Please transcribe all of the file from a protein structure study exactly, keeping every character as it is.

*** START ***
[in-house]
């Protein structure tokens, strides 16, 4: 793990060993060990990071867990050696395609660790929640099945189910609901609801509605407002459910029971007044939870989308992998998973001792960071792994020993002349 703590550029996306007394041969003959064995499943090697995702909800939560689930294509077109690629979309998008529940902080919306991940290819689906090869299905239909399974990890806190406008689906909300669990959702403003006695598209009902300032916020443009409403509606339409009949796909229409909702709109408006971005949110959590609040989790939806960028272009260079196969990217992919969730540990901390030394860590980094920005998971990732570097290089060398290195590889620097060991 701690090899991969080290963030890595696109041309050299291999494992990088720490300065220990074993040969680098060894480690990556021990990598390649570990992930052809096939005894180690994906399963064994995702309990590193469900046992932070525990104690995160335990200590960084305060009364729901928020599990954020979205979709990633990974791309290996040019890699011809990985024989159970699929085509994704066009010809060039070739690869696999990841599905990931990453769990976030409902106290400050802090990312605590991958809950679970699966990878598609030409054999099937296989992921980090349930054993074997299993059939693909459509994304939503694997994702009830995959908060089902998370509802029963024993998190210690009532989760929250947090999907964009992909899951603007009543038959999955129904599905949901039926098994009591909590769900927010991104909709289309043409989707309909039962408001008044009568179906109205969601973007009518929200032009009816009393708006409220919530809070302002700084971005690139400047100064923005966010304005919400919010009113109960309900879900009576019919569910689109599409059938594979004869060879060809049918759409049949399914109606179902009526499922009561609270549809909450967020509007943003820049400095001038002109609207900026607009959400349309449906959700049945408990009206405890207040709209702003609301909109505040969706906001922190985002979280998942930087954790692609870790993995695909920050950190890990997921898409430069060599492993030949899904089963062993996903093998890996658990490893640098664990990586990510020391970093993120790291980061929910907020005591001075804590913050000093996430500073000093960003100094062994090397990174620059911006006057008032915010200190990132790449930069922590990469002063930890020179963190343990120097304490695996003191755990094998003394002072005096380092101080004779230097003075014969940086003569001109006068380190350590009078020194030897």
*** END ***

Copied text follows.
[in-house]
């Protein structure tokens, strides 16, 4: 793990060993060990990071867990050696395609660790929640099945189910609901609801509605407002459910029971007044939870989308992998998973001792960071792994020993002349 703590550029996306007394041969003959064995499943090697995702909800939560689930294509077109690629979309998008529940902080919306991940290819689906090869299905239909399974990890806190406008689906909300669990959702403003006695598209009902300032916020443009409403509606339409009949796909229409909702709109408006971005949110959590609040989790939806960028272009260079196969990217992919969730540990901390030394860590980094920005998971990732570097290089060398290195590889620097060991 701690090899991969080290963030890595696109041309050299291999494992990088720490300065220990074993040969680098060894480690990556021990990598390649570990992930052809096939005894180690994906399963064994995702309990590193469900046992932070525990104690995160335990200590960084305060009364729901928020599990954020979205979709990633990974791309290996040019890699011809990985024989159970699929085509994704066009010809060039070739690869696999990841599905990931990453769990976030409902106290400050802090990312605590991958809950679970699966990878598609030409054999099937296989992921980090349930054993074997299993059939693909459509994304939503694997994702009830995959908060089902998370509802029963024993998190210690009532989760929250947090999907964009992909899951603007009543038959999955129904599905949901039926098994009591909590769900927010991104909709289309043409989707309909039962408001008044009568179906109205969601973007009518929200032009009816009393708006409220919530809070302002700084971005690139400047100064923005966010304005919400919010009113109960309900879900009576019919569910689109599409059938594979004869060879060809049918759409049949399914109606179902009526499922009561609270549809909450967020509007943003820049400095001038002109609207900026607009959400349309449906959700049945408990009206405890207040709209702003609301909109505040969706906001922190985002979280998942930087954790692609870790993995695909920050950190890990997921898409430069060599492993030949899904089963062993996903093998890996658990490893640098664990990586990510020391970093993120790291980061929910907020005591001075804590913050000093996430500073000093960003100094062994090397990174620059911006006057008032915010200190990132790449930069922590990469002063930890020179963190343990120097304490695996003191755990094998003394002072005096380092101080004779230097003075014969940086003569001109006068380190350590009078020194030897």